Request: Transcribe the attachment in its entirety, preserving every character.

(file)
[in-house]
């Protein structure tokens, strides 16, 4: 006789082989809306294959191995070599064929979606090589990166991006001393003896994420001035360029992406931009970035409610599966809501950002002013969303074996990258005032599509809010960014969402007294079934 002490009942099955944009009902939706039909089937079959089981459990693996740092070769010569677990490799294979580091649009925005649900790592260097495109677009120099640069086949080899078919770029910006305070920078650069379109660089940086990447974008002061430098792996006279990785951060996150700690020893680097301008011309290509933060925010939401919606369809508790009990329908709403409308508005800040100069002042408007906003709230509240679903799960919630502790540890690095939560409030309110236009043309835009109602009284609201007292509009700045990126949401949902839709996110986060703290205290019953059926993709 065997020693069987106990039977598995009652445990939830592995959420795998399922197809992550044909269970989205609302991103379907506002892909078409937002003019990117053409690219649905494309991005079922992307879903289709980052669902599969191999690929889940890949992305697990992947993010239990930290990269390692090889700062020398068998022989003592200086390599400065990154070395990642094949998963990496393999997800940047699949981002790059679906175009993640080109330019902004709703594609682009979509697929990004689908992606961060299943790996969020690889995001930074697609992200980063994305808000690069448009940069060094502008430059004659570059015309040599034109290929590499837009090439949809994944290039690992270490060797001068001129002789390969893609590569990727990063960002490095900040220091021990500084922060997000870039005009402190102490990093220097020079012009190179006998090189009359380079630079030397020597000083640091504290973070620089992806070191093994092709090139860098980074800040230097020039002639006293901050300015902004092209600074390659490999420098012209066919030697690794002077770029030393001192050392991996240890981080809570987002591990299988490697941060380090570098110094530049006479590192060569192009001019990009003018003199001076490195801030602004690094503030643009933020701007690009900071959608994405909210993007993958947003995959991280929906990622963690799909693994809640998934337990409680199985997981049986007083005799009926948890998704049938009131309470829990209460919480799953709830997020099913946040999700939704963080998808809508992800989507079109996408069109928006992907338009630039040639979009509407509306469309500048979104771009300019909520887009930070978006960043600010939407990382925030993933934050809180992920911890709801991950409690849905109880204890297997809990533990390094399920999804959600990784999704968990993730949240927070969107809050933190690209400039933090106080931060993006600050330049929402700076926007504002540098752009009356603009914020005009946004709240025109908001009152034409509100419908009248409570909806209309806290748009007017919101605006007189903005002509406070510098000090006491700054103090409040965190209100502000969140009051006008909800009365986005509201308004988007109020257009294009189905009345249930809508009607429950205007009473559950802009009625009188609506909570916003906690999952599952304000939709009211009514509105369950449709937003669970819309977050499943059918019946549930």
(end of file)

[in-house]
């Protein structure tokens, strides 16, 4: 006789082989809306294959191995070599064929979606090589990166991006001393003896994420001035360029992406931009970035409610599966809501950002002013969303074996990258005032599509809010960014969402007294079934 002490009942099955944009009902939706039909089937079959089981459990693996740092070769010569677990490799294979580091649009925005649900790592260097495109677009120099640069086949080899078919770029910006305070920078650069379109660089940086990447974008002061430098792996006279990785951060996150700690020893680097301008011309290509933060925010939401919606369809508790009990329908709403409308508005800040100069002042408007906003709230509240679903799960919630502790540890690095939560409030309110236009043309835009109602009284609201007292509009700045990126949401949902839709996110986060703290205290019953059926993709 065997020693069987106990039977598995009652445990939830592995959420795998399922197809992550044909269970989205609302991103379907506002892909078409937002003019990117053409690219649905494309991005079922992307879903289709980052669902599969191999690929889940890949992305697990992947993010239990930290990269390692090889700062020398068998022989003592200086390599400065990154070395990642094949998963990496393999997800940047699949981002790059679906175009993640080109330019902004709703594609682009979509697929990004689908992606961060299943790996969020690889995001930074697609992200980063994305808000690069448009940069060094502008430059004659570059015309040599034109290929590499837009090439949809994944290039690992270490060797001068001129002789390969893609590569990727990063960002490095900040220091021990500084922060997000870039005009402190102490990093220097020079012009190179006998090189009359380079630079030397020597000083640091504290973070620089992806070191093994092709090139860098980074800040230097020039002639006293901050300015902004092209600074390659490999420098012209066919030697690794002077770029030393001192050392991996240890981080809570987002591990299988490697941060380090570098110094530049006479590192060569192009001019990009003018003199001076490195801030602004690094503030643009933020701007690009900071959608994405909210993007993958947003995959991280929906990622963690799909693994809640998934337990409680199985997981049986007083005799009926948890998704049938009131309470829990209460919480799953709830997020099913946040999700939704963080998808809508992800989507079109996408069109928006992907338009630039040639979009509407509306469309500048979104771009300019909520887009930070978006960043600010939407990382925030993933934050809180992920911890709801991950409690849905109880204890297997809990533990390094399920999804959600990784999704968990993730949240927070969107809050933190690209400039933090106080931060993006600050330049929402700076926007504002540098752009009356603009914020005009946004709240025109908001009152034409509100419908009248409570909806209309806290748009007017919101605006007189903005002509406070510098000090006491700054103090409040965190209100502000969140009051006008909800009365986005509201308004988007109020257009294009189905009345249930809508009607429950205007009473559950802009009625009188609506909570916003906690999952599952304000939709009211009514509105369950449709937003669970819309977050499943059918019946549930």